Bel Canto / Whales & This Lake
Rejoice with a musical tribute from the 1990s!
Tromsø trio Bel Canto was for a decade a proud and finished chapter in Norwegian music history, but since Døgnvillfestivalen brought them back to the scene again in 2010 to great success, the band has been handed a new life. New material has been added and the concerts they have performed on selected major scenes in recent years, including the Øyafestivalen 2017, have been impressive
Bel Canto is a pioneer. They went abroad to get their first record contract in the mid 1980s, and their unmistakable mix of electronics, pop and world music was new and unique. Before the breakthrough album "Shimmering, Warm and Bright" (1992) Geir Jenssen left the band and ended up as a solo artist under the name of Biosphere. Over the 1990s, they grew to become one of the country's most sought after live bands, and they also achieved international success. Their music has been very good, and no-one else produces as cool, colorful, rhythmic and original pop music like them.
Now it is rumored that a new album is on its way. We are looking forward to the reunion with the unique band, and also to hear what the new band has to offer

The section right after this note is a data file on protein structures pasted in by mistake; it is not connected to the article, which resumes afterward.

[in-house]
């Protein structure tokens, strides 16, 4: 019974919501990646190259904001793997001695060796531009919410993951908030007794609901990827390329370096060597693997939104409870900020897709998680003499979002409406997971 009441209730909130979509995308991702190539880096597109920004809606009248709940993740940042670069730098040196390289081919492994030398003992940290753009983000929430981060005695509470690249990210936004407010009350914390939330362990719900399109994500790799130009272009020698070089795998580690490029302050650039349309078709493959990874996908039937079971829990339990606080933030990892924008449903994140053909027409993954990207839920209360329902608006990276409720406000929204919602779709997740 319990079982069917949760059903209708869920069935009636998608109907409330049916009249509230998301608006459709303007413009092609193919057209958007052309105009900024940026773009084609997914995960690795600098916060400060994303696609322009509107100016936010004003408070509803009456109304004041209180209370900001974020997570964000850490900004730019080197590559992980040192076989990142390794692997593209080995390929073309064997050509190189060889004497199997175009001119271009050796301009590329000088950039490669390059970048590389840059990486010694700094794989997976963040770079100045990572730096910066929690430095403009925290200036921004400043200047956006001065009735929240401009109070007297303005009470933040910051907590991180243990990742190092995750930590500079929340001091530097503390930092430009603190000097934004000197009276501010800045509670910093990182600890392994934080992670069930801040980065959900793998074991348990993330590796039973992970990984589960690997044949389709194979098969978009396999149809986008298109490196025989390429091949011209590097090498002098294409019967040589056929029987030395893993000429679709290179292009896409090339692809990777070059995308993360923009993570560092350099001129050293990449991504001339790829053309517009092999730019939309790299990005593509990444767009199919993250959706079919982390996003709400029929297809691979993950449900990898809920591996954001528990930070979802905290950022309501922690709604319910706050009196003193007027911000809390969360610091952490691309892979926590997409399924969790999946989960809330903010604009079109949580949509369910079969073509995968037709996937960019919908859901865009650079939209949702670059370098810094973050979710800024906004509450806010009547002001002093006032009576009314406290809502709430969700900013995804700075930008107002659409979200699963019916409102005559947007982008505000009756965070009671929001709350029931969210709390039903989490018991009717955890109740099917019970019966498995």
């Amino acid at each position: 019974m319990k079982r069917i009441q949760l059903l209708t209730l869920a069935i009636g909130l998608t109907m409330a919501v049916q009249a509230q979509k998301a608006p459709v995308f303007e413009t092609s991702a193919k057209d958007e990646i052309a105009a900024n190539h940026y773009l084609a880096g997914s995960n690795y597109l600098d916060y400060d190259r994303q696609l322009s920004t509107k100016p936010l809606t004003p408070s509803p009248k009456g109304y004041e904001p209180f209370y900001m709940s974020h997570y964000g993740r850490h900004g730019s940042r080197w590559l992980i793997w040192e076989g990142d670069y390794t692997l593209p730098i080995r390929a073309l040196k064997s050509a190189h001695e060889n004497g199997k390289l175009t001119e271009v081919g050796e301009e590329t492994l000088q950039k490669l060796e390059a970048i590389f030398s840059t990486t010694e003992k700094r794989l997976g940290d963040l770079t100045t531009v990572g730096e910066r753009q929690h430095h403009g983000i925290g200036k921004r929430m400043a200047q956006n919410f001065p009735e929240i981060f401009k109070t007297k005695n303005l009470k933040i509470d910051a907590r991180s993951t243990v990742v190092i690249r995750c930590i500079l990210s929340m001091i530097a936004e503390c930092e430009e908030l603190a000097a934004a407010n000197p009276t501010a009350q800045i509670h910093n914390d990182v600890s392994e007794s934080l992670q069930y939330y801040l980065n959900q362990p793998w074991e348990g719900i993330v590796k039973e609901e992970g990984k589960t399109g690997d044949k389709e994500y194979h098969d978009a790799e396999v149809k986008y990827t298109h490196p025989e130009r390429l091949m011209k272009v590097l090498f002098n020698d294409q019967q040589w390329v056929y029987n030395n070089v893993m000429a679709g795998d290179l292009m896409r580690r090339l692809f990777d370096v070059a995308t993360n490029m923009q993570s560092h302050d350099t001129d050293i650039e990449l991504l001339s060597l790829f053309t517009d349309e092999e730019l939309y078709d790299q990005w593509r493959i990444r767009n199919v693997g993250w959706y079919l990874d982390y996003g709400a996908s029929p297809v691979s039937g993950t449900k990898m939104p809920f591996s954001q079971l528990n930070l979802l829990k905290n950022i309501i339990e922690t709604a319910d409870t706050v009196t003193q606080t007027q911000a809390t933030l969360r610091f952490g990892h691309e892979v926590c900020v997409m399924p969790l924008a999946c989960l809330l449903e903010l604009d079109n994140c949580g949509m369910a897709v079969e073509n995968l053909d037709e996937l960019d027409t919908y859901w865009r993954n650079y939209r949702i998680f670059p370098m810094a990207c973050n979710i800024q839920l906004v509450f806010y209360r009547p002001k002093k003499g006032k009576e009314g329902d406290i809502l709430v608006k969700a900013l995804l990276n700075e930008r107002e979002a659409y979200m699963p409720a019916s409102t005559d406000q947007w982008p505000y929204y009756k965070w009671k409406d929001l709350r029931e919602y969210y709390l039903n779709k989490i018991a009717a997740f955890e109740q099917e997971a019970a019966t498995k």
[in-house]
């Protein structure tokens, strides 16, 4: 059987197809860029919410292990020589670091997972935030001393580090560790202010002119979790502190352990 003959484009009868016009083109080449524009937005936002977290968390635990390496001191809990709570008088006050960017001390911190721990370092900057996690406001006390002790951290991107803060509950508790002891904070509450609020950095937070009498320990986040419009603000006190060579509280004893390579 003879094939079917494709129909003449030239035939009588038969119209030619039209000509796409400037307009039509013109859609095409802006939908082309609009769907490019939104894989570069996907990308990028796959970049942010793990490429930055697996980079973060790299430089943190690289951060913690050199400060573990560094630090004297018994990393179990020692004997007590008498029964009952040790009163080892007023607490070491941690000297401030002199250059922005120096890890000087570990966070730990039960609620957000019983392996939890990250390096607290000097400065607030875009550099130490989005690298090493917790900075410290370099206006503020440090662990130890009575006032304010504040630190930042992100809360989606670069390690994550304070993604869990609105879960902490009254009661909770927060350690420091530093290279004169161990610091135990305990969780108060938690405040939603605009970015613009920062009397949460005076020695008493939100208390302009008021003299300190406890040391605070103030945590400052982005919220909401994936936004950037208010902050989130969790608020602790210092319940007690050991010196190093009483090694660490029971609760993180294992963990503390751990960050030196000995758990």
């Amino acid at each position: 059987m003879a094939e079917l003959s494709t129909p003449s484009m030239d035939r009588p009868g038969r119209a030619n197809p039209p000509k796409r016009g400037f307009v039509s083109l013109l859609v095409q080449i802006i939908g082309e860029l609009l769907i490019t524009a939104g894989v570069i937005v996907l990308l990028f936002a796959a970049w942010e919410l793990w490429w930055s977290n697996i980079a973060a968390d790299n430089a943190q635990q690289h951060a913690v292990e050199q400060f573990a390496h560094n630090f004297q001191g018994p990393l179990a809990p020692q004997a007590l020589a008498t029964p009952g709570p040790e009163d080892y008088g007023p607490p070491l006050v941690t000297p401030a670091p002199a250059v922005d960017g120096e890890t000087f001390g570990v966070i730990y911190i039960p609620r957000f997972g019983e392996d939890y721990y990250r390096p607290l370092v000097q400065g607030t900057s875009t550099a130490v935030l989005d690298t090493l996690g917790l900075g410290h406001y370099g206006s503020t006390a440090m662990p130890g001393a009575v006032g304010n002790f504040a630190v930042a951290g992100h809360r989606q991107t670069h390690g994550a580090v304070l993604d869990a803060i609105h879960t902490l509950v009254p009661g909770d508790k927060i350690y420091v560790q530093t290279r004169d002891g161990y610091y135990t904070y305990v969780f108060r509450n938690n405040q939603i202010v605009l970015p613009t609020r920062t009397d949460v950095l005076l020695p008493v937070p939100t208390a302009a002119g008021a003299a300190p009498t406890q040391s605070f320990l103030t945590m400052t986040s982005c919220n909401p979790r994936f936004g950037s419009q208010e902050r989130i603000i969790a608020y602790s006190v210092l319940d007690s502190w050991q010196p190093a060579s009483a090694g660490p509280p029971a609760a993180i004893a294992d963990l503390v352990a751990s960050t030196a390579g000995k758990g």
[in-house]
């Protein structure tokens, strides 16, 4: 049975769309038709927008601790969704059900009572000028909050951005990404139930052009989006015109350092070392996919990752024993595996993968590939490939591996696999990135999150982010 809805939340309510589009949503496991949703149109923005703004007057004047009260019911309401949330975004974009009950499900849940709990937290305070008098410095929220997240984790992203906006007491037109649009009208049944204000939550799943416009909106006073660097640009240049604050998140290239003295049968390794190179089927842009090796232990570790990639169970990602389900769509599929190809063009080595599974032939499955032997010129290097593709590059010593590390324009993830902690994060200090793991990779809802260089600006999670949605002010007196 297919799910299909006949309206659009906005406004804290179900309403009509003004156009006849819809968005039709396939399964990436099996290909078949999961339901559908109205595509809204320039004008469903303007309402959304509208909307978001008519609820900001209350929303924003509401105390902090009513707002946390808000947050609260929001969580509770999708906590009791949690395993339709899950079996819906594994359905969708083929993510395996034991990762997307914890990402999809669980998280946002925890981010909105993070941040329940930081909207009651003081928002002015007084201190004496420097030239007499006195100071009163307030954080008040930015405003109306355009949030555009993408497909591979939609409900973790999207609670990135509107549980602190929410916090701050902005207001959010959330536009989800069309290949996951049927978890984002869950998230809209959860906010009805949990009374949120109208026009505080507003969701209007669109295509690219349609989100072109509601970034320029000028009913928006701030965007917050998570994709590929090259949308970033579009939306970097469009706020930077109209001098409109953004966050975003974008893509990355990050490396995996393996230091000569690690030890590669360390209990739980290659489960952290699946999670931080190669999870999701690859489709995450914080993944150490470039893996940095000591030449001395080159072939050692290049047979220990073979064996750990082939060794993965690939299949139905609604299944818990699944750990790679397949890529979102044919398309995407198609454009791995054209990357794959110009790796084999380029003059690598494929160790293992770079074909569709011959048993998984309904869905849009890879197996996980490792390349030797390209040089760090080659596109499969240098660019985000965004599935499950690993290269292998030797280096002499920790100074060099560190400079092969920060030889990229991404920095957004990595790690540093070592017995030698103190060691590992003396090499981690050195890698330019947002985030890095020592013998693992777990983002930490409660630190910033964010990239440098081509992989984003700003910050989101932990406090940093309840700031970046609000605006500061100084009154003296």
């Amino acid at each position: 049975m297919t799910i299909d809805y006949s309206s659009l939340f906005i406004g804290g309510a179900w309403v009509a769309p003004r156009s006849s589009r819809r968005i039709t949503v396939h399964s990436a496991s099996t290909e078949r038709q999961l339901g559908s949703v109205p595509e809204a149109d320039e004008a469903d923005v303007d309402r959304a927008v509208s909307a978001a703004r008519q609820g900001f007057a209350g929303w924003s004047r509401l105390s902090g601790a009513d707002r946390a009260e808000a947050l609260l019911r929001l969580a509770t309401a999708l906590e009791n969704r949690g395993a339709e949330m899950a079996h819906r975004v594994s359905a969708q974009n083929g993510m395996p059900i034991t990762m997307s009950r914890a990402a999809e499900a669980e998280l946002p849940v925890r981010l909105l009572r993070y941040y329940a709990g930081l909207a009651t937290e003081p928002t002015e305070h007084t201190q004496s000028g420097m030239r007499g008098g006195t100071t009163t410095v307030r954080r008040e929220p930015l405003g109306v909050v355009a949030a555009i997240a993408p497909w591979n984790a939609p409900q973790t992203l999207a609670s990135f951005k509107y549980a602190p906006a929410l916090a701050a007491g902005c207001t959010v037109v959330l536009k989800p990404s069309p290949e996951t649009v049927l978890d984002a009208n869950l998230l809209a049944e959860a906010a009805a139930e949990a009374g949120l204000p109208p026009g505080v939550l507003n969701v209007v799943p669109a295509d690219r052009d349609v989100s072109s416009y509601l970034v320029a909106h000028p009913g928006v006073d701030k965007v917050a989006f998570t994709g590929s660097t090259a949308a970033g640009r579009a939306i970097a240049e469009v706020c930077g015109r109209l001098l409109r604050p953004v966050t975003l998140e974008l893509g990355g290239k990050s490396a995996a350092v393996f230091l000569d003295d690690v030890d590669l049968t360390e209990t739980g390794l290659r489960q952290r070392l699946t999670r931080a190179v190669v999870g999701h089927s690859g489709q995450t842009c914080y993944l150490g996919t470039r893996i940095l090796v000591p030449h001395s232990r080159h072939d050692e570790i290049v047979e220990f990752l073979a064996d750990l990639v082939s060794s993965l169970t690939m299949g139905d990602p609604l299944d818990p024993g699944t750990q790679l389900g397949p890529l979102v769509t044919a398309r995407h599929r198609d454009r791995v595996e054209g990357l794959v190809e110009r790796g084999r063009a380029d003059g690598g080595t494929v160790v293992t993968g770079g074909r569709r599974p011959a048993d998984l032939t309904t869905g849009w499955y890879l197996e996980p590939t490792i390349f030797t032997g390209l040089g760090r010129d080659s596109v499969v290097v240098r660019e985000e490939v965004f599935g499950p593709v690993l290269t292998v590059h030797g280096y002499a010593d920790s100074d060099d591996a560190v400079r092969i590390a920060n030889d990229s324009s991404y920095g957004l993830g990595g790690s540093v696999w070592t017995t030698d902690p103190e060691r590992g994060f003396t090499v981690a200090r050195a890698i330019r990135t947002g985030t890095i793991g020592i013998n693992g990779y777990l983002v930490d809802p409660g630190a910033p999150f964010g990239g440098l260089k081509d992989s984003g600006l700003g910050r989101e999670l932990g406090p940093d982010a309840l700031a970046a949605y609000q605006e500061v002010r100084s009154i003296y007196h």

Whales & This Lake
Bass heavy electropop in 2018!
Whalepop? Yes, this is how the Whale & This Lake trio describe their music, but it's rather flattery and hovering that characterize their dreamy and bass-heavy electropop compositions.
The ambitious trio with their cool and well-produced soundtrack have quickly gained a reputation for being one of the country's most promising bands. The band is fronted by vocalist and songwriter Hans Olav Settem from Surnadal. The members of the trio have very complex backgrounds: from rock to dialect, to noise jazz and EDM production in their bedroom. Together, they buried themselves among cables and gadgets, and a year later resurfaced as Whales & This Lake. Their first single was listed on P3 for 20 weeks and went straight to the Viral Hit List on Spotify International.
They made a sensational appearance at the city: Larm and were, among other things, described as "rescuers on the wide Indiepop sea" on the music website Gaffa.no